The Exit  The defense leaders had a meeting on April 6, 1826 under the leadership of the bishop of Rogoi named Joseph at the Agia Paraskeyi square, to give an opinion on what should be done.  The Exit was decided unanimously and to that end the messengers Panos Ladias and Kostas Kanatas were sent to let Georgios Karaiskakis (who was in Derbekisti) know that he should be on the night of “Lazaros” before Palm Sunday with his force in the monastery of saint Symeon, to help them at the moment of the exit.  Of these messengers Kanatas reached Karaiskakis and came back, saying that the general shall be at the monastery of St. Symeon at the specified night to help them.  Karaiskakis’ answer was heard at the was council by all the army and civil leaders.  The idea was proposed that the women and children be killed, but the bishop of Rogoi, Joseph, with an excellent speech, came against this idea, which came from the heroic shooter Gournaras.  Hristos Kapsalis stated that he with everybody unable to come out with the army shall die by lighting the depot in his house, in which a large quantity of dynamite was stored.

            The decision of the Exit was written, dictated by bishop of Rogoi, Joseph, to the records by Nikos Kasomoulis (the secretary), and was signed by all.  This monumental document is as follows, as it was written:

“In the name of the Holy Trinity.  Seeing ourselves, the army and the citizens, in general small and old; with no hope, with an absence of all the necessary items for life for 40 days now, and seeing that we have fulfilled our debts as faithful soldiers of the country in this tight siege and seeing that, in we remain one more day, we shall all die standing up in the streets.  Considering on the other hand, that we have no hope for help and supply from the sea or land, so that we may remain, since we are victors of the enemy, we unanimously decided: Our exit to be at two in the morning of the 10th of April, Saturday, on the sunrise of Palm Sunday, according to the following plan, whether help comes or not.

A’ – All army leaders from the Group of Starnari to the Group of Makri, with their soldiers in the formation of a column, will attack the group of the enemy in the seashore, in our right.  The flag of general Notis Votziaris shall be flying, as a guide of this body.  General Makris will escort it with knowledgeable people, who know the land.

B’ – All leaders from the Group of General Makris up to the Marmaroun with their soldiers formed in a column, shall attack the section to the left of the enemy.  General Makris, with his flag flying, shall be the guide of this body.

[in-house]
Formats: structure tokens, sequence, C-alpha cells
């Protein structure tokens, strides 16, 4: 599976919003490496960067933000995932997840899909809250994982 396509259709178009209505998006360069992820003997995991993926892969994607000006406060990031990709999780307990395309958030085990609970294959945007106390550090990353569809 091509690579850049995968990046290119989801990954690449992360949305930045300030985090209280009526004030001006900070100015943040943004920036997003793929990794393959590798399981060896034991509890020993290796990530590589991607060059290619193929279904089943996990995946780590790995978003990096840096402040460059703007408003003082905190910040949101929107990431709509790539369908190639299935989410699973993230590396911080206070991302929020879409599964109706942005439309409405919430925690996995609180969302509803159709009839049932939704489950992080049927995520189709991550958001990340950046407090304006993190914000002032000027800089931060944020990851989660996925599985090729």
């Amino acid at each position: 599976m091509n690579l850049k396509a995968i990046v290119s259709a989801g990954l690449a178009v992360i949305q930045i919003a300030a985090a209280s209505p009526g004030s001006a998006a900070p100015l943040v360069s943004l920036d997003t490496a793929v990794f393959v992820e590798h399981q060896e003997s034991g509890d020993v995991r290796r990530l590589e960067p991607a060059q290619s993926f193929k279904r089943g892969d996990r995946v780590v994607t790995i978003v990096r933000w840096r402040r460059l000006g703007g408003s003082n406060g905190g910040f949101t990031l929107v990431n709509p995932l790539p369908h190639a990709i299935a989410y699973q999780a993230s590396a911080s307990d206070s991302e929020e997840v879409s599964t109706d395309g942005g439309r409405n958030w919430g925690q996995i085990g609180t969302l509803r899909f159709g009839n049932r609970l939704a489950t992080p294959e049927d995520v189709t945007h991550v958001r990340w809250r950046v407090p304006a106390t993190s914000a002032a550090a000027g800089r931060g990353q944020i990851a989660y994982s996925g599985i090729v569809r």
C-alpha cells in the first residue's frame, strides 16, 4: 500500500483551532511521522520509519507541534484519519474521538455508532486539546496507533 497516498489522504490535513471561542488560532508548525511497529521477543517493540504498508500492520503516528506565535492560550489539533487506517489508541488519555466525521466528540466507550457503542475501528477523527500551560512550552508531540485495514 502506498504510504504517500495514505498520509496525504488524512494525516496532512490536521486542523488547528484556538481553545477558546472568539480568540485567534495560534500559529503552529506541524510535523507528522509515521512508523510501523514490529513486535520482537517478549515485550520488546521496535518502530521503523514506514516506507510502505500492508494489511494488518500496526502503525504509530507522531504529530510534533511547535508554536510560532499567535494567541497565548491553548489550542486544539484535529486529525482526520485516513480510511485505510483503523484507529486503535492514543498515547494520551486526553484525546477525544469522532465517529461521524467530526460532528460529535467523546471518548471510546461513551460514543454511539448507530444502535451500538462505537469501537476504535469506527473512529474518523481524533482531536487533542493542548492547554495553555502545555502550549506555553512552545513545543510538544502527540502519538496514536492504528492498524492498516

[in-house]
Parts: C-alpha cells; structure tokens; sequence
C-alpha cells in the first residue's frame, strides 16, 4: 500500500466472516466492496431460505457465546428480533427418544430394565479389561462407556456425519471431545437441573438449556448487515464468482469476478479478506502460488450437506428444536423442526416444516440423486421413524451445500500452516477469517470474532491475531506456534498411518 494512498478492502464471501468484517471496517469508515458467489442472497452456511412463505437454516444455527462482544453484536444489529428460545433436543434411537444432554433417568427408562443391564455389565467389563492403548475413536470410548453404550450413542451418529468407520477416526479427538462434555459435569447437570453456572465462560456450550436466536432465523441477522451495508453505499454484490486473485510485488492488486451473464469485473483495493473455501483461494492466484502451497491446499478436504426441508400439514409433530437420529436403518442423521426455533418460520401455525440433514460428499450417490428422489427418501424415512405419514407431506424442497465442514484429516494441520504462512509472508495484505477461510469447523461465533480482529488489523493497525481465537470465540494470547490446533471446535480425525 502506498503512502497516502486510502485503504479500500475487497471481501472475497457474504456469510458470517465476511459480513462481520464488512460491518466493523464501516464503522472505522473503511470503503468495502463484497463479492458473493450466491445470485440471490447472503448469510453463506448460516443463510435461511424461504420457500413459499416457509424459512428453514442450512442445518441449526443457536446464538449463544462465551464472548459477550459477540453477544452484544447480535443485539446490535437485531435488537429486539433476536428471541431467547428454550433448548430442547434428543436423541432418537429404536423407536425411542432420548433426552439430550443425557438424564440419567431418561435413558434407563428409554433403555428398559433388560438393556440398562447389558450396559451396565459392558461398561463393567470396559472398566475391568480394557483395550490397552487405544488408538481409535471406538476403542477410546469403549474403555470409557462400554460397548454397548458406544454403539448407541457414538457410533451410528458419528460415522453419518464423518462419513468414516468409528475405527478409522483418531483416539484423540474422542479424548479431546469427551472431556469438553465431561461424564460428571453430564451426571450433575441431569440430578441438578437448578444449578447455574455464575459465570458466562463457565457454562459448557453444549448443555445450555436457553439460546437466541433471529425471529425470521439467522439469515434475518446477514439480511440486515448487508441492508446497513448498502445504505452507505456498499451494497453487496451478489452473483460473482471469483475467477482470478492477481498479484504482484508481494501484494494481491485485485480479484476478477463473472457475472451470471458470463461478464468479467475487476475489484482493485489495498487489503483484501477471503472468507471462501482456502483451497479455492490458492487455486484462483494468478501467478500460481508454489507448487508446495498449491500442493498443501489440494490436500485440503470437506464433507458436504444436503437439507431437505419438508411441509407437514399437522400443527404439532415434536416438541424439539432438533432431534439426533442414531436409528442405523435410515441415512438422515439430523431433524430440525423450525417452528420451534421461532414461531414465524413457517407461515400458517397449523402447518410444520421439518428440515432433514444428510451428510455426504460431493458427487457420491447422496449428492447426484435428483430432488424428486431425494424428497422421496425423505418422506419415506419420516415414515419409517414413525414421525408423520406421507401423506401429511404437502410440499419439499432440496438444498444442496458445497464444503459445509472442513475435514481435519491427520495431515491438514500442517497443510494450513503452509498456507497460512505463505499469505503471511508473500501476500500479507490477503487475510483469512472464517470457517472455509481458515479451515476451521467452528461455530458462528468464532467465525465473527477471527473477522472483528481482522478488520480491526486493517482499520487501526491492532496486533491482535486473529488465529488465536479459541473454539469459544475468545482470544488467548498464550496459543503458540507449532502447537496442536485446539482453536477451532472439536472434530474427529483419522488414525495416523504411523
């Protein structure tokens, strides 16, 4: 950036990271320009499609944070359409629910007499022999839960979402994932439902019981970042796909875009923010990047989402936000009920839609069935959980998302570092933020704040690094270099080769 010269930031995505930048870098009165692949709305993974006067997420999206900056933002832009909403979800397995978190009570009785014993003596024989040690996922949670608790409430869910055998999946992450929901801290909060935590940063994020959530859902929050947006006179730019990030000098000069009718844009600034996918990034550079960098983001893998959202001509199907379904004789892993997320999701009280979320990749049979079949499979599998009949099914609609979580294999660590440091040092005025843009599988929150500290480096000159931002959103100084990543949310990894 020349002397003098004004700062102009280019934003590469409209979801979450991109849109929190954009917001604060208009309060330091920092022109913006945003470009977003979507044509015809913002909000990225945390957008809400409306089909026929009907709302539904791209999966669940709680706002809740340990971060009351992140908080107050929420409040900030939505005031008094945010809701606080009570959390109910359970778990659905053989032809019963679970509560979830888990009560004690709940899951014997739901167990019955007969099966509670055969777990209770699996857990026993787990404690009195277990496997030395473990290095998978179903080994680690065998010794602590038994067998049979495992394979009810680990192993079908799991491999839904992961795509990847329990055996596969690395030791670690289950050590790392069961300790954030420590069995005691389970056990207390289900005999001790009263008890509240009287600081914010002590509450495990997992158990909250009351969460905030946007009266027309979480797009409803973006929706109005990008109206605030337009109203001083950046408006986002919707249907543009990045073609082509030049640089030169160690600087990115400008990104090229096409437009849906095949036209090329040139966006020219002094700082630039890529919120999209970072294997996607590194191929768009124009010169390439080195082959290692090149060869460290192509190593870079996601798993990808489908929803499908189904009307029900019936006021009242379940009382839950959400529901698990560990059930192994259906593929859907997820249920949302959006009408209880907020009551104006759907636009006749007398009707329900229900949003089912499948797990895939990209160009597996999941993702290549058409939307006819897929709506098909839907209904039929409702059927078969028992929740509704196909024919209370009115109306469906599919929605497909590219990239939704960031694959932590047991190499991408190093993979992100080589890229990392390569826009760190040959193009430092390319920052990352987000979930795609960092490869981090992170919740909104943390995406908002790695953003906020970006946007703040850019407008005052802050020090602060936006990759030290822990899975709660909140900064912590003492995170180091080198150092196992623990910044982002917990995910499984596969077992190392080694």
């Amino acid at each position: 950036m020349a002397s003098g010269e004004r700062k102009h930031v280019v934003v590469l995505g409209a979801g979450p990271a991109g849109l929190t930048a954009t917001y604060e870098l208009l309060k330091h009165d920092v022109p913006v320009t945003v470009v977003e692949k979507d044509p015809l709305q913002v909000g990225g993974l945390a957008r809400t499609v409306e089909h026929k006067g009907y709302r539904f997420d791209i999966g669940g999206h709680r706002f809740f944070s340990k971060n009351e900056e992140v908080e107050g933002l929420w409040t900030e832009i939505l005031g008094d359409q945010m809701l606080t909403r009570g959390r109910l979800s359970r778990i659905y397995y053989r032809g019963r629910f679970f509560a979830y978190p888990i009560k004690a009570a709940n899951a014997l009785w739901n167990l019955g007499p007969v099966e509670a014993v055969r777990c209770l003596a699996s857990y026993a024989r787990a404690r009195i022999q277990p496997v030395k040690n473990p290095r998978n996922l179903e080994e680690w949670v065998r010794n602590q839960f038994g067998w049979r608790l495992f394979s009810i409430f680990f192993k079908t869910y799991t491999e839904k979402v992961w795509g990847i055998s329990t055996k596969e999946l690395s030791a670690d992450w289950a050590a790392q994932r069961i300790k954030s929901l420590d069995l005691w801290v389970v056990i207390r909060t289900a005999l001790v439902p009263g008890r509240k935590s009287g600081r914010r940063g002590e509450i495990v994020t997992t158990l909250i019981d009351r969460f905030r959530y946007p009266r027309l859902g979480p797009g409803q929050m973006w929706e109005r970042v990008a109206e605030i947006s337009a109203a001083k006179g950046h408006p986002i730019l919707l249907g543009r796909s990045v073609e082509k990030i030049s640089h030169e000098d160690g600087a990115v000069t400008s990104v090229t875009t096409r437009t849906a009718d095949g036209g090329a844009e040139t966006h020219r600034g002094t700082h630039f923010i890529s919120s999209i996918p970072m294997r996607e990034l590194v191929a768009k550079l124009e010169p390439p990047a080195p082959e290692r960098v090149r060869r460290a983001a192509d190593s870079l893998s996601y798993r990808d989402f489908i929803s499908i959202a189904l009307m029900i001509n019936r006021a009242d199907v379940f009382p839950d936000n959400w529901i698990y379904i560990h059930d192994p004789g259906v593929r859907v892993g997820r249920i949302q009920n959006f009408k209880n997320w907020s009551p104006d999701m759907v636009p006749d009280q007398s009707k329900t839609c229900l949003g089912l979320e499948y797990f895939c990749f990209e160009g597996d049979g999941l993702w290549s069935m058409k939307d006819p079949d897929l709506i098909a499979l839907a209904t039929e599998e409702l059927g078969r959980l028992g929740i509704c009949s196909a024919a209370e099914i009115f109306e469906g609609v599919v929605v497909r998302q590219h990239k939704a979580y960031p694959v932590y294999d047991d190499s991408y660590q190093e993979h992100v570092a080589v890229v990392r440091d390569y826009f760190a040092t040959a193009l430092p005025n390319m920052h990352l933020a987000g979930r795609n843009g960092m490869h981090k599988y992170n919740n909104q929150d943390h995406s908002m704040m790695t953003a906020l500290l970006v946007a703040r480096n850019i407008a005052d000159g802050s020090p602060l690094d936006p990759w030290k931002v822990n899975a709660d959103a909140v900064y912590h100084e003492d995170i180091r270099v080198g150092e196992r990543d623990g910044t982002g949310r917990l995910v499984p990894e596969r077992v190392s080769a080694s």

C’ – In order that the army shall not be mixed up with the families,  the bridge shall be given to the soldiers of Stanaris, and from there the heads of all families, local and foreign, should guide them and cross from there. 

D’ – Every General shall start to raise his soldiers from the wall when the time comes one by one, so that the place shall not be unguarded until the last minute.

E’ – Those from the island of Marmaroun, when it gets dark, shall leave one by one and shall go to the army of Hormova.

F’ – Tziavelas, with his body, shall be last; he, with all his men, will go around last on the walls to give orders to the last men to go with him

G’ – The body of Klisova, guided by its leaders, shall come out with the ships, at one at night and slowly, and if it reaches land will stay until 2 when we begin here, and then it shall move, as well.

H’ – Our place of meeting shall be St. Symeon.  The guides must be careful to gather us all there.

I’ – The operators shall put fire on the wicks, estimating that they shall last one hour after our exit.  The same orders apply to all sick people in the arm depots.  We all know that Kapsalis has no need of our advice.

J’ - Because many of  us shall be wounded on the way, every man owes to help the wounded and to help him by carrying his weapons, even if he is not of the same body.

K’ – It is forbidden to take a weapon of another weak or wounded man, whether silver or iron, and to go away.  Whenever an guilty person like this is found, after we are safe he shall given back the item and shall be considered a traitor.

L’ – All heads of families, if they take their positions, and the other two columns, shall move immediately, so that they may be protected by the Greek army to their backs.

M’ – No one may talk or yell during our exit, until someone fires at Kioutahis’s tent from our help that we expect, and if we are unfortunate enough not to have help, those in the back need to move immediately when the flags move.

N’ – Those among the weak and wounded who wish to participate and can, will be informed of this by the military group to which they belong.

O’ – The small children shall be given opium extract by the parents, when it gets dark (so that they fall asleep)

P’ – This secret shall be known by the “Kastrinoi and Logisioi”

Q’ – Nikolaos Kasomoulis, secretary of Nikolas Stournaris shall go through the army bodies and shall read this to them individually to each, so that all leaders shall be aware of this plan.  If in this time suddenly we see our fleet fighting in the sea and winning, we shall remain until we communicate with it”